Interpreting the present day city through the shops, workshops and markets that dialogue with the historic city is the best way to discover its real identity.
Bologna has a long tradition of crafts and business dating back to the Middle Ages when the establishment of the university made the city cosmopolitan.
The area now known as “Il Quadrilatero”, where the ancient trade guilds were based, has become the city’s most traditional commercial centre. Enclosed by the main squares of the city – Piazza Maggiore, Piazza S. Stefano, P. Galvani, Minghetti, della Mercanzia, Porta Ravegnana and Re Enzo – it offers a broad but concentrated selection of quality food products and jewellery in the continuing goldsmith’s tradition of via Orefici.
After crossing via Rizzoli you come to a part of the city that is partly hidden and somewhat mysterious, dotted with towers and bordered by the city gates and the Reno canal, which became the Jewish ghetto in the mid fifteen hundreds. It was here among the narrow alleys and small courtyards that artistic and traditional crafts found the perfect place for their shops and new workshops. The bordering streets contain a concentration of businesses concerned with designer products, organic food and natural products interspersed with trattorias, restaurants and osterias historically rooted in the urban fabric and offering specialities of the local cuisine of Bologna.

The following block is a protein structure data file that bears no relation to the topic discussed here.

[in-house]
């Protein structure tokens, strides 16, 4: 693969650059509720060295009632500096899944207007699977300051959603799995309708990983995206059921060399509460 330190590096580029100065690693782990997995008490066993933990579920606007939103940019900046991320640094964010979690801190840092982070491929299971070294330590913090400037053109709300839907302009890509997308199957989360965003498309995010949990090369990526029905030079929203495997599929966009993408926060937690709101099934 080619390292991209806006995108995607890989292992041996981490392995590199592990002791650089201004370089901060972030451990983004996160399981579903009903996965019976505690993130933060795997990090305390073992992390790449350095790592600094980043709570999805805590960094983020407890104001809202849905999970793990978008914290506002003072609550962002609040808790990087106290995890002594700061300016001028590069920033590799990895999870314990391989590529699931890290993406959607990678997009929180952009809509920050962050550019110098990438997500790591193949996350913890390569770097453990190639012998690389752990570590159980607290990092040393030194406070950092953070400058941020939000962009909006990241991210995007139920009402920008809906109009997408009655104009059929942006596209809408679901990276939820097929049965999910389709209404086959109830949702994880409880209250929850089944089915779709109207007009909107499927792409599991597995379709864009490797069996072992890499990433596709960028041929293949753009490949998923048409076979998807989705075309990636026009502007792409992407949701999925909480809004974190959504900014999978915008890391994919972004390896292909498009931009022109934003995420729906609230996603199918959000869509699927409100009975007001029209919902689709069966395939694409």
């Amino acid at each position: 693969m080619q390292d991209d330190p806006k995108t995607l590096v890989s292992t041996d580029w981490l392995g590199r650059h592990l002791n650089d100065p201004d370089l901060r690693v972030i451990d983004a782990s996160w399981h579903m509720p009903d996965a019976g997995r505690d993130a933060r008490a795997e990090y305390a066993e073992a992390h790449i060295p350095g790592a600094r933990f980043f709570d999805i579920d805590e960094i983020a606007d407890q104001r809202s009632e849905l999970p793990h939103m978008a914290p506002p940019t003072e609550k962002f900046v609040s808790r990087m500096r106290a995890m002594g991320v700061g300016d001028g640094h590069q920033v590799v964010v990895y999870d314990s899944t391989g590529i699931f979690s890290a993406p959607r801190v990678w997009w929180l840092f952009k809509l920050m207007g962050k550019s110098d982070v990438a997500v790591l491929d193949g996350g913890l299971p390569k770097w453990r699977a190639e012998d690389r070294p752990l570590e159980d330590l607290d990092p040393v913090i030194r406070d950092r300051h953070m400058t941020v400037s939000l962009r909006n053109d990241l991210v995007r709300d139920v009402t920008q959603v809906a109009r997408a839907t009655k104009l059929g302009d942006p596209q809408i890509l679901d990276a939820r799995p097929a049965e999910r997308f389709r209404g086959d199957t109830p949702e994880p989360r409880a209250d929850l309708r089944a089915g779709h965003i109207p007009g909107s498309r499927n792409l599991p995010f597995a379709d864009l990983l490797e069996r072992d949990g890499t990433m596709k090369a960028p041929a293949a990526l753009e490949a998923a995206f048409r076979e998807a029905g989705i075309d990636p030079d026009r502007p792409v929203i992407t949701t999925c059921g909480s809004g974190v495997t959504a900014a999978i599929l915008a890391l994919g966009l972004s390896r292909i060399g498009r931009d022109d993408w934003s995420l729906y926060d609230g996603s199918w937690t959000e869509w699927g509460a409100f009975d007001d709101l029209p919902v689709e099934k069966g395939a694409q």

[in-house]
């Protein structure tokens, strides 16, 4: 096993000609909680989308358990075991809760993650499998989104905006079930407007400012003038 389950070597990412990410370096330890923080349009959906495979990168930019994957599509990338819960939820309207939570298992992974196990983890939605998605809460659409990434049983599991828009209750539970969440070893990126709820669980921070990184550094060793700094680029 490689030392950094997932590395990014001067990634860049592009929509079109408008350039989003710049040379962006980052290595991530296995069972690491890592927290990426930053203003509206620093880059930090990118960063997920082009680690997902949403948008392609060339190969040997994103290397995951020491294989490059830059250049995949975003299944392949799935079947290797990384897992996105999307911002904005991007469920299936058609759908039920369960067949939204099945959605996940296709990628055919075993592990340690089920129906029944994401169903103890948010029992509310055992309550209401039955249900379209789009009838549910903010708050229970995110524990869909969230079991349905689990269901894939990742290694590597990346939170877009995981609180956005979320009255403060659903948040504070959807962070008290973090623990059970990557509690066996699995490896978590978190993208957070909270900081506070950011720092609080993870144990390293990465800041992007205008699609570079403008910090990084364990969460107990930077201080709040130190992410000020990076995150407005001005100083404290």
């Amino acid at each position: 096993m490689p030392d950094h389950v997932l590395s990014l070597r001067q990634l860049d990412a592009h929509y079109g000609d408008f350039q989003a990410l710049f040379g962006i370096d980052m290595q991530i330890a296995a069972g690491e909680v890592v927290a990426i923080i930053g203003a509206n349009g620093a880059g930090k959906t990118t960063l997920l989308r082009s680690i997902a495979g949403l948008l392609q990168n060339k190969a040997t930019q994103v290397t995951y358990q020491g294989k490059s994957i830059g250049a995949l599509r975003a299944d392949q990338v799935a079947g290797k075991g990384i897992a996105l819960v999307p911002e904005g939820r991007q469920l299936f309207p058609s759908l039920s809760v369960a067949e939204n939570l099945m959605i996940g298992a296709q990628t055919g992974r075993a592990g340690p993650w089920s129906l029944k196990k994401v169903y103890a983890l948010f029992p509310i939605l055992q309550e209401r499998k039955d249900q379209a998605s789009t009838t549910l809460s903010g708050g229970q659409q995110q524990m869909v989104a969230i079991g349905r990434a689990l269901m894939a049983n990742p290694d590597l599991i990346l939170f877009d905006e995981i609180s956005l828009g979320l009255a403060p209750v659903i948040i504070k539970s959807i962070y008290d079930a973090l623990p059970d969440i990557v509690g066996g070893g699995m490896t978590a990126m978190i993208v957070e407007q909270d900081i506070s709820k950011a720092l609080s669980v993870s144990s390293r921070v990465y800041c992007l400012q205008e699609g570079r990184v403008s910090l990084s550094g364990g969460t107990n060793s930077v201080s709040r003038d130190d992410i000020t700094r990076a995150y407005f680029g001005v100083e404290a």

The nearby university quarter, where the Civic Theatre and conservatory are also located, contains a concentration of bookshops and specialist’s shops supporting the activities of the university and the culture of the city.